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  1. #1
    CC International Master Paul Cavezza's Avatar
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    Most aggressive opening for black V d4.

    Hi all,

    Having realised i am very likely rubbish with the king's indian, especially if my opponent plays randomly to a certain extent and not the book moves, i'm looking to learn something new. I'm not a great positional or pawn structure type player, so I don't really love the closed positions (or should weak pawn players prefer the closed ones? ). I'm decent tactically and have time to study an opening in depth so i'm looking for something that will really crush weaker players if it's not played against correctly.

    Any tips?

    Thanks,
    Paul

    PS. Had the nimzo suggested to me as I apparently like to build slowly.. which may be why my king's indian reeks.
    PPS. Also, i'd like to stay away from any move which will require me to learn 4000 openings. Something that has limited responses would be nice..
    Last edited by Paul Cavezza; 01-04-2009 at 10:00 PM.

  2. #2

  3. #3
    CC Grandmaster Desmond's Avatar
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    You might like the Benko. It's aggressive, and has a sound strategic basis.
    So what's your excuse? To run like the devil's chasing you.

    See you in another life, brotha.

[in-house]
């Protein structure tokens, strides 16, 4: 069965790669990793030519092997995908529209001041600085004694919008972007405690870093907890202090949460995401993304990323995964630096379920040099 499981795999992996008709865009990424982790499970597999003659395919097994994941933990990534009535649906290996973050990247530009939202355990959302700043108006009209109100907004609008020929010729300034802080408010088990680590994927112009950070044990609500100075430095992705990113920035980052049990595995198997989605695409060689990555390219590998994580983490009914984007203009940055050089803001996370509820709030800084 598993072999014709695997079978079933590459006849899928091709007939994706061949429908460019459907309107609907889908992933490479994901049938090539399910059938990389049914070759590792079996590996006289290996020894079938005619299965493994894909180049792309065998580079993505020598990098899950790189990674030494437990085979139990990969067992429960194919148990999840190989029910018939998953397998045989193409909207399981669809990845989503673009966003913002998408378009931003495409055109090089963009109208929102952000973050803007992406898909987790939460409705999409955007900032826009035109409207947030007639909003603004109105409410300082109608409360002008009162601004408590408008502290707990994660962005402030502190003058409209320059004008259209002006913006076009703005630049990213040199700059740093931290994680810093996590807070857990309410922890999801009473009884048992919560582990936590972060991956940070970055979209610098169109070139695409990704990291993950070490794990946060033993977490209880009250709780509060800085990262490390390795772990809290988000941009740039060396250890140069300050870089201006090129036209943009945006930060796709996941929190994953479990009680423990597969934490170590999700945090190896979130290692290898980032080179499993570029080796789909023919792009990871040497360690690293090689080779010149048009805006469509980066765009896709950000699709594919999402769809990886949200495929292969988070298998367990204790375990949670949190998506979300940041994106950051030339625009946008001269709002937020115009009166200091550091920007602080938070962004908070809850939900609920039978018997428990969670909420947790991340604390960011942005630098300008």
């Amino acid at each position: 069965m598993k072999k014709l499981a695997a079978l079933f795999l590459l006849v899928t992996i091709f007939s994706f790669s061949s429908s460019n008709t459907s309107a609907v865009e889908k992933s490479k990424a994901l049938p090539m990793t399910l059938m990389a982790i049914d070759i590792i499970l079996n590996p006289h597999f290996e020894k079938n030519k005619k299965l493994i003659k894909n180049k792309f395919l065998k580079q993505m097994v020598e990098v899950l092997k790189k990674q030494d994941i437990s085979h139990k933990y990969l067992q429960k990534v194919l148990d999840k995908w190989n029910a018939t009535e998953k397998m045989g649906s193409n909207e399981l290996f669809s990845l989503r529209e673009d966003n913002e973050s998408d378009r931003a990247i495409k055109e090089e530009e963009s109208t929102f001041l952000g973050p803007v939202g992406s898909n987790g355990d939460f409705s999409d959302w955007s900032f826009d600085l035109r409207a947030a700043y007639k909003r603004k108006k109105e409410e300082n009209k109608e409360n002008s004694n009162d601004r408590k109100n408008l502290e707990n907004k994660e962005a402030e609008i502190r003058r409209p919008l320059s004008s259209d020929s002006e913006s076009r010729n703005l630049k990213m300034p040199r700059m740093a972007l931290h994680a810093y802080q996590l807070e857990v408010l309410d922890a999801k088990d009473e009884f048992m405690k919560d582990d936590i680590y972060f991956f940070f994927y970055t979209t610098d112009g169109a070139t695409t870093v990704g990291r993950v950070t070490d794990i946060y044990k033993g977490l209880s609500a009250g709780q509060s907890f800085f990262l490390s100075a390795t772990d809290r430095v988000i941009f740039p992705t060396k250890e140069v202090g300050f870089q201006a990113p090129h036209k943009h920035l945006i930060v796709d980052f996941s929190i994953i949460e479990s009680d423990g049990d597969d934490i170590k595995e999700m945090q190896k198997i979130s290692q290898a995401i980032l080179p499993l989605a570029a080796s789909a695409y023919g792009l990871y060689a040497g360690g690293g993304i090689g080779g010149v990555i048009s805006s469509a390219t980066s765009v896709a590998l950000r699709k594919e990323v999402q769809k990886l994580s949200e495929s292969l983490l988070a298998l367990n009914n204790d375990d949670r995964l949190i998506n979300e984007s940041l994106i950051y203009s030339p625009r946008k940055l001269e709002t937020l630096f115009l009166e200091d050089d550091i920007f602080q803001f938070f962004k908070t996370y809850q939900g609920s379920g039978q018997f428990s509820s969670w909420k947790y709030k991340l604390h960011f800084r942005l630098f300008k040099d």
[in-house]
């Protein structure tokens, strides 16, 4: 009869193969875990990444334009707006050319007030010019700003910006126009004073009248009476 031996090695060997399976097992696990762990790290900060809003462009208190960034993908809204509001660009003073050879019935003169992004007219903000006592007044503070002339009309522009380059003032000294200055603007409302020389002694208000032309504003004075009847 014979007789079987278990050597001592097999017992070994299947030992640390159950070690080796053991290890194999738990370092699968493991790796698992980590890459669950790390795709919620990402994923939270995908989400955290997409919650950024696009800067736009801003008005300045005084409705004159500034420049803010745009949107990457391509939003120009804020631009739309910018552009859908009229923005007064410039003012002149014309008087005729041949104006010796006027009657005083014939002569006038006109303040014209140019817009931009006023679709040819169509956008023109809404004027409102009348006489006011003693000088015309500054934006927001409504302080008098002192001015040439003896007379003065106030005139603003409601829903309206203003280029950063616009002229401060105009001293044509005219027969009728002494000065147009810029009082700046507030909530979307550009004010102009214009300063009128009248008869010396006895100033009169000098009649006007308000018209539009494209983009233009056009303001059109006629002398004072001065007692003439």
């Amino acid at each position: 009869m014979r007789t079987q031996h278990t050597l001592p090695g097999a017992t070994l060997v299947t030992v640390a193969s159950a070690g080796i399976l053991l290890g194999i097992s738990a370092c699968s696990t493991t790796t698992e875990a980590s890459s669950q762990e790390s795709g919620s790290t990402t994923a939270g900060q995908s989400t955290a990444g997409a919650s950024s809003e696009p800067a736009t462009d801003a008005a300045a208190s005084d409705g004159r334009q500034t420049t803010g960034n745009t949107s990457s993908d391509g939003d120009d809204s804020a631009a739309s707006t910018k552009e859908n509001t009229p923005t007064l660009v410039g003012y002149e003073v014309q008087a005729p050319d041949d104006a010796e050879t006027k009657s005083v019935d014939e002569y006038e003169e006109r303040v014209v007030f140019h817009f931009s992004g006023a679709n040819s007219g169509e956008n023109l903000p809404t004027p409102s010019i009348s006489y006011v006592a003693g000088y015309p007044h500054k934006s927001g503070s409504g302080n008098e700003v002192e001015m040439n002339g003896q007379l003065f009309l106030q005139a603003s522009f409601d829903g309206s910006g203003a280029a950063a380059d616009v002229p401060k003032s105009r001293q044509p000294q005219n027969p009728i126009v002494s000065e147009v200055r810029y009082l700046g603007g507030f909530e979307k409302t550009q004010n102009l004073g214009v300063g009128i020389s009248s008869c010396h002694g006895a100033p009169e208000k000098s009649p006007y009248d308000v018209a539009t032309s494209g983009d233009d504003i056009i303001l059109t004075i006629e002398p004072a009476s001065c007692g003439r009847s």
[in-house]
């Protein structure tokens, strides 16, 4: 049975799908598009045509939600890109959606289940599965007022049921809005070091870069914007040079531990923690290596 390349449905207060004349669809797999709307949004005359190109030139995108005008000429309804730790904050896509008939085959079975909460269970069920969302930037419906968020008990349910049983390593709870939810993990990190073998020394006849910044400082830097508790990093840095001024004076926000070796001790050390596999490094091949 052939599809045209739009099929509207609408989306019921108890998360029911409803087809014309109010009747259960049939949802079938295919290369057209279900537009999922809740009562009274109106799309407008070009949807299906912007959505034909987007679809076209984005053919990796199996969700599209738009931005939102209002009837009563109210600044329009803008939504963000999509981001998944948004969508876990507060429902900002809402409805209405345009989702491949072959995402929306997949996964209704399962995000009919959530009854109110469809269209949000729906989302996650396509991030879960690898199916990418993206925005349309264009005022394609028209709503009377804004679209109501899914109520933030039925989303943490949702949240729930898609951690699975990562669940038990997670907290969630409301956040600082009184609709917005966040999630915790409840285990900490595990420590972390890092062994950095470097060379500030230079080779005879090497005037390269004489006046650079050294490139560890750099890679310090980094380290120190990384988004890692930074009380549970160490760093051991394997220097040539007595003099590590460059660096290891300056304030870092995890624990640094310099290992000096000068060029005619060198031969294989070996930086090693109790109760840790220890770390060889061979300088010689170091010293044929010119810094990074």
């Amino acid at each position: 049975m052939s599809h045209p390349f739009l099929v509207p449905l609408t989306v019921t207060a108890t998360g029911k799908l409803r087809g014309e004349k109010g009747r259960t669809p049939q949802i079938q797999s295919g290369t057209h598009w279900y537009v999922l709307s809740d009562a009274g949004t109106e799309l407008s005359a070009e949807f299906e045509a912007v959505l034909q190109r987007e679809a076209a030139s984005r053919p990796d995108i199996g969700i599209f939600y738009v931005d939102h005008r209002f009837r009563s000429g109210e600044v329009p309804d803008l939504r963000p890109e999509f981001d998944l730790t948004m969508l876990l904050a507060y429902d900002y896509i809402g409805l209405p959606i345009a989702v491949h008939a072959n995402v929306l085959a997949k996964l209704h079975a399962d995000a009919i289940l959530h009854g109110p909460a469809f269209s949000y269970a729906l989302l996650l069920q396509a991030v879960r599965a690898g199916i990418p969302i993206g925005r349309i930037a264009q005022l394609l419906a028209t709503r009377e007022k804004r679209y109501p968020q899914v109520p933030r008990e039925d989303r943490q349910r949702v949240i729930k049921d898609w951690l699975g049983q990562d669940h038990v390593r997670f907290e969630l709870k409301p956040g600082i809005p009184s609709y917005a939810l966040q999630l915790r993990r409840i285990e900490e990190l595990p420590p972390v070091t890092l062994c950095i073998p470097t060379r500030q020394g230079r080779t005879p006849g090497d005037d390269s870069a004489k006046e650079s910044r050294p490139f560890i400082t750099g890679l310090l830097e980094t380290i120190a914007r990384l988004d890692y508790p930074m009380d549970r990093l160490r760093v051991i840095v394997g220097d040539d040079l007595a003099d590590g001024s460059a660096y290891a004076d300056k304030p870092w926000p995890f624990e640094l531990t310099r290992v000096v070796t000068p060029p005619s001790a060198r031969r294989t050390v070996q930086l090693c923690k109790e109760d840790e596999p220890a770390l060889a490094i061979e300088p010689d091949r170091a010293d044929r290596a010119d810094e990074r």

4. #4
    CC International Master Paul Cavezza's Avatar
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    yeah benko looks very interesting early on... here's a nice one...

    Georgiev V Rogers
    http://www.chessgames.com/perl/chessgame?gid=1117551

    will look into it

  5. #5
    CC Grandmaster Denis_Jessop's Avatar
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    Quote Originally Posted by pablito15
    Hi all,

    Having realised i am very likely rubbish with the king's indian, especially if my opponent plays randomly to a certain extent and not the book moves, i'm looking to learn something new. I'm not a great positional or pawn structure type player, so I don't really love the closed positions (or should weak pawn players prefer the closed ones? ). I'm decent tactically and have time to study an opening in depth so i'm looking for something that will really crush weaker players if it's not played against correctly.

    Any tips?